Since the military cannot afford to pay enough to recruit qualified software and Internet engineers for this sort of work, it has turned to commercial firms. There are already some out there, companies that are technically network security operations, but will also carry out offensive missions (often of questionable legality, but that has always been an aspect of the corporate security business.)
Some of these firms have quietly withdrawn from the Internet security business, gone dark, and apparently turned their efforts to the more lucrative task of creating Cyber War weapons for the Pentagon. It may have been one of these firms that created, or helped create, the Stuxnet worm.
Which got me thinking. First, it's an odd procurement system that doesn't allow the Pentagon to pay expert individuals a high enough salary to bring them in house, but allows the Pentagon to outsource the same work to private companies and pay those companies enough for the companies to afford hiring such individuals. I frankly don't see the logic.
Second, why would these offensive cyberwar firms necessarily limit themselves to working for the DoD? It's widely known that Chinese hacker collectives sponsored by the Chinese government "are responsible for the majority of cyberattacks on U.S. businesses and government agencies":
The bulk of the attacks are stealthy in nature and have resulted in the loss of billions of dollars’ worth of intellectual property and state secrets from the private and public sector. ... “Industry is already feeling that they are at war,” said James Cartwright, a retired Marine general and the former vice chair of the Joint Chiefs of Staff.
Imagine a corporate CEO of the more imperious type who arrived at work one morning to be told that his firm's trade secrets had once again been stolen in a cyberattack launched from Chinese hackers. Frustrated that the US government is doing more to put a stop to Chinese industrial cyber spying, the CEO hires one of these internet security firms and launches his own private war against China. Or maybe it's the CEO of an outfit like Google or Microsoft, which probably has the capacity to wage cyber war in house.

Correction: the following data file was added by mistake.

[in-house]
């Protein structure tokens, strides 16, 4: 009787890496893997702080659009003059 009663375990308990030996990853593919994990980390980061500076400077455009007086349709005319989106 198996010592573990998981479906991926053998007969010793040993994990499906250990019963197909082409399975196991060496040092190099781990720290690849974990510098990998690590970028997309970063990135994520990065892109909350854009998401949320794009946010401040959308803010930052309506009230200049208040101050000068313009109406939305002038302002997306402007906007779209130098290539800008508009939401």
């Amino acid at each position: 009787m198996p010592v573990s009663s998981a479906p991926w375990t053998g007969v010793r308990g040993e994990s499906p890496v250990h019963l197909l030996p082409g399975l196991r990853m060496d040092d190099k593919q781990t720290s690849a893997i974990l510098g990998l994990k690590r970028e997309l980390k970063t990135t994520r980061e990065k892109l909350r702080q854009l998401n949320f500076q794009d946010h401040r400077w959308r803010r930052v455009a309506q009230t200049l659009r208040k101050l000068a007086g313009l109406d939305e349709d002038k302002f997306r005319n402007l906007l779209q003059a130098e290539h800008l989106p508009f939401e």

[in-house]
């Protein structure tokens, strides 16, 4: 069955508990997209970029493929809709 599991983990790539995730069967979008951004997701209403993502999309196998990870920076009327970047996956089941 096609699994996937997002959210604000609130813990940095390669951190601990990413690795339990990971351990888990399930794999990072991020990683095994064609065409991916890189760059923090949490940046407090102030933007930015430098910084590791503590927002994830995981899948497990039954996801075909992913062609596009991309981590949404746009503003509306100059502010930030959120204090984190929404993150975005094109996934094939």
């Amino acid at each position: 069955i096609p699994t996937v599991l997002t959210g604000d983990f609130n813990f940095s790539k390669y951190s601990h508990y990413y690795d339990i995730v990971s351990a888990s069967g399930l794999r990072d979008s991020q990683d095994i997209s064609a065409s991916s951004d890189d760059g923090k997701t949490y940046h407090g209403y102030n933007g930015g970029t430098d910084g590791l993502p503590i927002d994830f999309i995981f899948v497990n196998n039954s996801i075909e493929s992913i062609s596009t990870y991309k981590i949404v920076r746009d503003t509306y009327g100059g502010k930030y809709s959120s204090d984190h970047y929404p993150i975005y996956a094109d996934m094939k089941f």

It'd make a great thriller. (Of course, corporate wars have been a staple of science fiction for a long time.)
It'd also make for some very interesting legal issues. And not just in the usual suspects like international law re the use of force or domestic laws on private armies and cyber crime.
Assume, for example, that the CEO got board of director approval before declaring war on China. A shareholder files a derivative suit in the Delaware Chancery Court. Would the business judgment rule protect the directors in this case? Assuming the company has a Section 102(b)(7) exculpation clause in its articles of incorporation, would that clause preclude monetary liability in such a case? Does it matter whether the company wins the war? What are good corporate governance practices for a company that goes to war with a nation-state?
Mary Dudziak posts on the growing concentration of military service within certain segments of the population:
"A smaller share of Americans currently serve in the U.S. Armed Forces than at any time since the peace-time era between World Wars I and II," according to a new report from the Pew Research Center (hat tip New York Times).During the past decade, as the military has been engaged in the longest period of sustained conflict in the nation’s history, just one-half of one percent of American adults has served on active duty at any given time.1 As the size of the military shrinks, the connections between military personnel and the broader civilian population appear to be growing more distant.
The data reveals is "a large generation gap." According to the report, "more than three-quarters (77%) of adults ages 50 and older said they had an immediate family member –a spouse, parent, sibling or child – who had served in the military." In contrast, for people under 50, "57% of those ages 30-49 say they have an immediate family member who served. And among those ages 18-29, the share is only one-third."